The foundation also hosts jazz concerts and summer camps for local youth hoping to revive the jazz scene in Atlantic City through music education. 
“Jazz gives me the same vibes that Chicken Bone Beach gave us,” says Shelton.

Atlantic City’s past jazz scene

The salty air of the ocean and the cawing of seagulls greeted Jane Stark on her first visit to Atlantic City in 1963, 15 years before the city’s first casino appeared.
The Atlantic Ocean was merely the first of this student’s sights during her weekend getaway. Stark, a white undergrad, was not a Top 40s girl, nor did she care for rock ’n’ roll. Instead, she was a fan of jazz by black musicians. Her music guru friends were eager to introduce her to the jazz scene in the resort town.
Stark and her friends ventured over to the renowned Kentucky Avenue, the “black side” of the racial divide during a segregated Atlantic City.
With music on almost every street corner, the atmosphere in A.C. had a kinship to Bourbon Street in New Orleans. Men in their best suits and women wearing their favorite glam roamed the streets to their club of choice. Some stopped at the 500 Club for Frank Sinatra or Skinny D’Amato. Others visited the Wonder Gardens to see Dizzy Gillespie or Brother Jack McDuff.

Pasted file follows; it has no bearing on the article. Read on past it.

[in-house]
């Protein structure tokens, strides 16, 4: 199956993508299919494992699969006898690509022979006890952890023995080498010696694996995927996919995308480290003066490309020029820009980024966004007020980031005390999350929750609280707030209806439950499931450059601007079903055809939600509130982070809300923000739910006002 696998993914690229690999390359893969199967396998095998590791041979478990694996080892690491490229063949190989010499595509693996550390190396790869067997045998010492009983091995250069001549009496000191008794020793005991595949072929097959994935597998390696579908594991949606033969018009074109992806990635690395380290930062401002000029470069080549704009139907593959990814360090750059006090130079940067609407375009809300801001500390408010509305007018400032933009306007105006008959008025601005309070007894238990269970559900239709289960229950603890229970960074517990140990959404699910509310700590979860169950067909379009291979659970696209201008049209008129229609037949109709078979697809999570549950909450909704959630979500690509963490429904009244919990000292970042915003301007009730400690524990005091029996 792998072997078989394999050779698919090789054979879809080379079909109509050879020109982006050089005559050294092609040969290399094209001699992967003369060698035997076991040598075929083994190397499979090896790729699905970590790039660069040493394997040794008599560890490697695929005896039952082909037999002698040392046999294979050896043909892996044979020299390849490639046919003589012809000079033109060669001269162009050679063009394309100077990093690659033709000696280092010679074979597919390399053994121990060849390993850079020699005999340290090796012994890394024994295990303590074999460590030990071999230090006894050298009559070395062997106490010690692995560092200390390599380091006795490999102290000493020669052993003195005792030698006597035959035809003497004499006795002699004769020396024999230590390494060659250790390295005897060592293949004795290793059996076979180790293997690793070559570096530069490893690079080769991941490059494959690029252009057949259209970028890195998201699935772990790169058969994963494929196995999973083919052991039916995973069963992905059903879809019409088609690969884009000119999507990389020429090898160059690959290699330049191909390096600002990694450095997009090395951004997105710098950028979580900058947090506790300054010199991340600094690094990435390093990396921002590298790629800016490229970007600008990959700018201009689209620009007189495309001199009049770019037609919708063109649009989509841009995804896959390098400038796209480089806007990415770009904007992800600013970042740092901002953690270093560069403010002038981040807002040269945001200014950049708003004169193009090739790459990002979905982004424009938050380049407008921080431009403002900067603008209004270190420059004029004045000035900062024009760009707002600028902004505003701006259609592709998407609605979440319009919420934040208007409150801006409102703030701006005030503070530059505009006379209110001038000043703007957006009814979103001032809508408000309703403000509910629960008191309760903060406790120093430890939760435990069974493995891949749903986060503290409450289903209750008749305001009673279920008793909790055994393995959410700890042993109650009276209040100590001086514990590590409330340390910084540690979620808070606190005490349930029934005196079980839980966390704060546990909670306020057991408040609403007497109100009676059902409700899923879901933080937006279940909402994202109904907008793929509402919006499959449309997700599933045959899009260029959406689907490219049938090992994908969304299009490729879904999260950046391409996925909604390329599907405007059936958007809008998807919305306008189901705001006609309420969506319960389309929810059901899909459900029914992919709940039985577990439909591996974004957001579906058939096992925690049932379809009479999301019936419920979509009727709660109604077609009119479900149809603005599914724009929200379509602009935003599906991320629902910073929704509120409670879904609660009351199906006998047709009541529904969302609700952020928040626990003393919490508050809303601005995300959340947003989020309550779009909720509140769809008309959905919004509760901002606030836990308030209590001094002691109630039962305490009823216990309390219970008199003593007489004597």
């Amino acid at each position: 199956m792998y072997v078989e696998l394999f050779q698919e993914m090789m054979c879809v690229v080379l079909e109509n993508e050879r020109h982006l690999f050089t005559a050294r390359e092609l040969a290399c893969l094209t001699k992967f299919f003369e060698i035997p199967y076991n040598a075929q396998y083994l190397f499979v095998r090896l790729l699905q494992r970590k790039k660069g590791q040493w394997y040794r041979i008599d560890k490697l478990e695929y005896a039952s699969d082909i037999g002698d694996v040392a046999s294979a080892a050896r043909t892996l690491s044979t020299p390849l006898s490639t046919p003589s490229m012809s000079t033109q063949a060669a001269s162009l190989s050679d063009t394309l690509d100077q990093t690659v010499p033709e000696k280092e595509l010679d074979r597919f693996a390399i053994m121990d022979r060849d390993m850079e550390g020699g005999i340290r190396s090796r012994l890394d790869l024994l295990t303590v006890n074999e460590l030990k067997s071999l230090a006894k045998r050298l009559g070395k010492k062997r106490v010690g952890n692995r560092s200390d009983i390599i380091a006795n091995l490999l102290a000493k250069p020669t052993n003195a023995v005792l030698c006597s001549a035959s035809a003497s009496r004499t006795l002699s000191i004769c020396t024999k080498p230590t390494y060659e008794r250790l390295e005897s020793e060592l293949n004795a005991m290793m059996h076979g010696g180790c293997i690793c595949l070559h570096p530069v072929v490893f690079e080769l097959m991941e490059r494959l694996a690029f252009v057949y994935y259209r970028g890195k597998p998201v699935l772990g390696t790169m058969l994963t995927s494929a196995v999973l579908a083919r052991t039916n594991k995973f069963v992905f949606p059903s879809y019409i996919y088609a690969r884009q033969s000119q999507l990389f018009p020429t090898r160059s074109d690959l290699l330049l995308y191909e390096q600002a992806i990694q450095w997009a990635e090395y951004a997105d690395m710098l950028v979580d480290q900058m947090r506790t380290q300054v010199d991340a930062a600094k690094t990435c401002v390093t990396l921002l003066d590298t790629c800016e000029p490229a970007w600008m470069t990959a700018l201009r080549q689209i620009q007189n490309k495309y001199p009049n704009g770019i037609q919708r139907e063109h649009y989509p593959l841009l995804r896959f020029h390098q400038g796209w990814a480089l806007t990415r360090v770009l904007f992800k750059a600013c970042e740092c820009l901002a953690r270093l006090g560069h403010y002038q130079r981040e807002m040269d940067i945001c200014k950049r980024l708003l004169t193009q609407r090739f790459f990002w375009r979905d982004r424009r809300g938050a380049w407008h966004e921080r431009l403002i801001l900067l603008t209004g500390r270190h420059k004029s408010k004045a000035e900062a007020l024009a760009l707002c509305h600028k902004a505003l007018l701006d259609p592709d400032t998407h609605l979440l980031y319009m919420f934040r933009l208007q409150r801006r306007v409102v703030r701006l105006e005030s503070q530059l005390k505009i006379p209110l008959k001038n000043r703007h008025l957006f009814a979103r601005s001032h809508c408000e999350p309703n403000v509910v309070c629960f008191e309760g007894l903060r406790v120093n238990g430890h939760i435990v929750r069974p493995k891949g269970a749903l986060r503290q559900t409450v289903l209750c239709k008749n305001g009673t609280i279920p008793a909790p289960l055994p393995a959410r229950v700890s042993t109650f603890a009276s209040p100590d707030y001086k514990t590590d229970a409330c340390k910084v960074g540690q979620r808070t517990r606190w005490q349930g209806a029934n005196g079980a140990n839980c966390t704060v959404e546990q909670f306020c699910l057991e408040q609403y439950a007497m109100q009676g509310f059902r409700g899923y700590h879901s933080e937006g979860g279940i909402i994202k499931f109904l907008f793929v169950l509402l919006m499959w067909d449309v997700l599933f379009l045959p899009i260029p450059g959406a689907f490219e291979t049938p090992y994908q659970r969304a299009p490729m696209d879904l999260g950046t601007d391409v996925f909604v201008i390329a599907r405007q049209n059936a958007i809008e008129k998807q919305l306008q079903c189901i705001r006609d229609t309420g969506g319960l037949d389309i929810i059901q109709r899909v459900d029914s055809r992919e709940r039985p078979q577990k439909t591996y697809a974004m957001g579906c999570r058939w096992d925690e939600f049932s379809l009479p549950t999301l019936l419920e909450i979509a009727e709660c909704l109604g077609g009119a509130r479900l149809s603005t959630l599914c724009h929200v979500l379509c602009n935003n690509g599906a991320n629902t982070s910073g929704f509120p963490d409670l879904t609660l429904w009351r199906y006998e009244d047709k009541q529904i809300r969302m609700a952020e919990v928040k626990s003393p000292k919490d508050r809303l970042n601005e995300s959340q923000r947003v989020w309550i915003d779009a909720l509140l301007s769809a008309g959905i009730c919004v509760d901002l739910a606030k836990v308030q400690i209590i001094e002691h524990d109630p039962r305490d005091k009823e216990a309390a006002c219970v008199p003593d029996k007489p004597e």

Stark’s group of friends chose Club Harlem.
When they arrived at “the place to be” on a Friday night, the line to get in was phenomenally long as fans waited to hear that weekend’s shows. Numerous headliners regularly performed at the premier jazz club for black artists, including Louie Armstrong, Sammy Davis Jr., and Chris Columbo, who later became Stark’s friend.